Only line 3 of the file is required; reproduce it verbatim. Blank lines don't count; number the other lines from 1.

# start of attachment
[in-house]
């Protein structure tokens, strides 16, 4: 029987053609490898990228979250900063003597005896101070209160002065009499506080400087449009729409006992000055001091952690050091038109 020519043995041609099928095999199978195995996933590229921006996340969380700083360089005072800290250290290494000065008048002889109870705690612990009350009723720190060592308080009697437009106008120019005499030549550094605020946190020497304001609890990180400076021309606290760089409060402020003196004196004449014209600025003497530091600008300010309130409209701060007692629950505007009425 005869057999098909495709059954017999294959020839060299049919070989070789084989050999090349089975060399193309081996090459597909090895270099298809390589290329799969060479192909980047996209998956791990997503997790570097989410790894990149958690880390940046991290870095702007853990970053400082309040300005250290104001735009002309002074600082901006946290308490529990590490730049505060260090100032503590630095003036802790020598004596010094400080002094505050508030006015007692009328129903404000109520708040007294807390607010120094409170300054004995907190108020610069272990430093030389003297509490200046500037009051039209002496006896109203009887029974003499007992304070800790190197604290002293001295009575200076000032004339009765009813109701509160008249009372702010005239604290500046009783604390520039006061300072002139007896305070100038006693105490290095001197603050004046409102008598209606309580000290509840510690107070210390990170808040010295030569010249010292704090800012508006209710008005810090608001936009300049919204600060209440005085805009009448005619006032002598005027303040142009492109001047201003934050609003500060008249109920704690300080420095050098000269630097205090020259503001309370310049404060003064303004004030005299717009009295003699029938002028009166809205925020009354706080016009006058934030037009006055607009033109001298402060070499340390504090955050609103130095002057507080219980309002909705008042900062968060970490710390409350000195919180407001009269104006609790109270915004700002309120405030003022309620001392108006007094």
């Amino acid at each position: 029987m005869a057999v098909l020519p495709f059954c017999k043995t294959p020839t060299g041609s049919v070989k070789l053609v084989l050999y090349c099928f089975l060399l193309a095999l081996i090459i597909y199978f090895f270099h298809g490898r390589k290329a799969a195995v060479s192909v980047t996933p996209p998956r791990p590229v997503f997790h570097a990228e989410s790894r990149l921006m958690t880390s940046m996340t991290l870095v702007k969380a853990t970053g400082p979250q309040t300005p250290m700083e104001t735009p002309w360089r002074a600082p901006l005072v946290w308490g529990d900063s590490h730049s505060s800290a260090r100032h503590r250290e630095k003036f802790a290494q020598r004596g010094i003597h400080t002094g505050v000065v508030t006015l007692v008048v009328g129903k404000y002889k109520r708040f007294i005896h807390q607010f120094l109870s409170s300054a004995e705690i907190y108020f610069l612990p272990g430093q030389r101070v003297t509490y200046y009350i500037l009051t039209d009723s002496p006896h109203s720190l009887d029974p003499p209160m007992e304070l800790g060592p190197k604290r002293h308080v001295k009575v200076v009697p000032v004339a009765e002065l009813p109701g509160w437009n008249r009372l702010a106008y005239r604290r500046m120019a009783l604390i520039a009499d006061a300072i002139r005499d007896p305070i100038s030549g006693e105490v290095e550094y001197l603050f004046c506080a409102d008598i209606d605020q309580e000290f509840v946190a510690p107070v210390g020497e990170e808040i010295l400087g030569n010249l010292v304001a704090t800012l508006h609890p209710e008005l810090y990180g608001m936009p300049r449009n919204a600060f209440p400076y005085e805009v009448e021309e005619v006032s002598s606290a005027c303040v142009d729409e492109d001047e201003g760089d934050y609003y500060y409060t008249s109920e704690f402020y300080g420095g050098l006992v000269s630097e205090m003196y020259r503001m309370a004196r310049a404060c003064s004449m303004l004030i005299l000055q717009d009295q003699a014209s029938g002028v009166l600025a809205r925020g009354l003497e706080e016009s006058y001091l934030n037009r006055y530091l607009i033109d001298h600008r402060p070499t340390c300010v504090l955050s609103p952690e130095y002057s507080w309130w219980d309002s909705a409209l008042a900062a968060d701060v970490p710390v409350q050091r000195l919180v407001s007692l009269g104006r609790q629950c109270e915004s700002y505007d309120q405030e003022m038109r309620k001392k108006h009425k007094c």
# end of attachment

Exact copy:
């Amino acid at each position: 029987m005869a057999v098909l020519p495709f059954c017999k043995t294959p020839t060299g041609s049919v070989k070789l053609v084989l050999y090349c099928f089975l060399l193309a095999l081996i090459i597909y199978f090895f270099h298809g490898r390589k290329a799969a195995v060479s192909v980047t996933p996209p998956r791990p590229v997503f997790h570097a990228e989410s790894r990149l921006m958690t880390s940046m996340t991290l870095v702007k969380a853990t970053g400082p979250q309040t300005p250290m700083e104001t735009p002309w360089r002074a600082p901006l005072v946290w308490g529990d900063s590490h730049s505060s800290a260090r100032h503590r250290e630095k003036f802790a290494q020598r004596g010094i003597h400080t002094g505050v000065v508030t006015l007692v008048v009328g129903k404000y002889k109520r708040f007294i005896h807390q607010f120094l109870s409170s300054a004995e705690i907190y108020f610069l612990p272990g430093q030389r101070v003297t509490y200046y009350i500037l009051t039209d009723s002496p006896h109203s720190l009887d029974p003499p209160m007992e304070l800790g060592p190197k604290r002293h308080v001295k009575v200076v009697p000032v004339a009765e002065l009813p109701g509160w437009n008249r009372l702010a106008y005239r604290r500046m120019a009783l604390i520039a009499d006061a300072i002139r005499d007896p305070i100038s030549g006693e105490v290095e550094y001197l603050f004046c506080a409102d008598i209606d605020q309580e000290f509840v946190a510690p107070v210390g020497e990170e808040i010295l400087g030569n010249l010292v304001a704090t800012l508006h609890p209710e008005l810090y990180g608001m936009p300049r449009n919204a600060f209440p400076y005085e805009v009448e021309e005619v006032s002598s606290a005027c303040v142009d729409e492109d001047e201003g760089d934050y609003y500060y409060t008249s109920e704690f402020y300080g420095g050098l006992v000269s630097e205090m003196y020259r503001m309370a004196r310049a404060c003064s004449m303004l004030i005299l000055q717009d009295q003699a014209s029938g002028v009166l600025a809205r925020g009354l003497e706080e016009s006058y001091l934030n037009r006055y530091l607009i033109d001298h600008r402060p070499t340390c300010v504090l955050s609103p952690e130095y002057s507080w309130w219980d309002s909705a409209l008042a900062a968060d701060v970490p710390v409350q050091r000195l919180v407001s007692l009269g104006r609790q629950c109270e915004s700002y505007d309120q405030e003022m038109r309620k001392k108006h009425k007094c």